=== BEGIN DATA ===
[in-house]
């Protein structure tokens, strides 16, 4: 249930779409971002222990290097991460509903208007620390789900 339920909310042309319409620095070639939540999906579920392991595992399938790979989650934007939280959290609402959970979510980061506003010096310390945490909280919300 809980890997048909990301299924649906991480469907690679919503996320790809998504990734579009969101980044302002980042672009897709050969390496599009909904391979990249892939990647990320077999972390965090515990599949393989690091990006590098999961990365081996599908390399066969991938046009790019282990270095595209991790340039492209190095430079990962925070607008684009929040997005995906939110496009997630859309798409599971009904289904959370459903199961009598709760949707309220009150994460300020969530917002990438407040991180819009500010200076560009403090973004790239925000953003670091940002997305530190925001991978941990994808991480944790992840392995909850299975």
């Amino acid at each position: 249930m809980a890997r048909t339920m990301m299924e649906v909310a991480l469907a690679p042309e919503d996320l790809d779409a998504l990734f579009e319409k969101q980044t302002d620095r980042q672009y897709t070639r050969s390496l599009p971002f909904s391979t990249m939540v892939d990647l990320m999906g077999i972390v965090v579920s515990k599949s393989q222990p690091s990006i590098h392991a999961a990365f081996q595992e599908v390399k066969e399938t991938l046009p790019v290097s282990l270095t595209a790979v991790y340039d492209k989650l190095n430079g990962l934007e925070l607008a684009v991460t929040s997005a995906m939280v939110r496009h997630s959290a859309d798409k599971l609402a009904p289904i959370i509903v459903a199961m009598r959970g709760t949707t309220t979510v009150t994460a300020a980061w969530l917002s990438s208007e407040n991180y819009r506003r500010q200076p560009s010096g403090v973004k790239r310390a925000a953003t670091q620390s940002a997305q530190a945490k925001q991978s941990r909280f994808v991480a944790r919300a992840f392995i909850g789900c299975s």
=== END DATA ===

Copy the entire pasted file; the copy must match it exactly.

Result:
[in-house]
């Protein structure tokens, strides 16, 4: 249930779409971002222990290097991460509903208007620390789900 339920909310042309319409620095070639939540999906579920392991595992399938790979989650934007939280959290609402959970979510980061506003010096310390945490909280919300 809980890997048909990301299924649906991480469907690679919503996320790809998504990734579009969101980044302002980042672009897709050969390496599009909904391979990249892939990647990320077999972390965090515990599949393989690091990006590098999961990365081996599908390399066969991938046009790019282990270095595209991790340039492209190095430079990962925070607008684009929040997005995906939110496009997630859309798409599971009904289904959370459903199961009598709760949707309220009150994460300020969530917002990438407040991180819009500010200076560009403090973004790239925000953003670091940002997305530190925001991978941990994808991480944790992840392995909850299975």
């Amino acid at each position: 249930m809980a890997r048909t339920m990301m299924e649906v909310a991480l469907a690679p042309e919503d996320l790809d779409a998504l990734f579009e319409k969101q980044t302002d620095r980042q672009y897709t070639r050969s390496l599009p971002f909904s391979t990249m939540v892939d990647l990320m999906g077999i972390v965090v579920s515990k599949s393989q222990p690091s990006i590098h392991a999961a990365f081996q595992e599908v390399k066969e399938t991938l046009p790019v290097s282990l270095t595209a790979v991790y340039d492209k989650l190095n430079g990962l934007e925070l607008a684009v991460t929040s997005a995906m939280v939110r496009h997630s959290a859309d798409k599971l609402a009904p289904i959370i509903v459903a199961m009598r959970g709760t949707t309220t979510v009150t994460a300020a980061w969530l917002s990438s208007e407040n991180y819009r506003r500010q200076p560009s010096g403090v973004k790239r310390a925000a953003t670091q620390s940002a997305q530190a945490k925001q991978s941990r909280f994808v991480a944790r919300a992840f392995i909850g789900c299975s």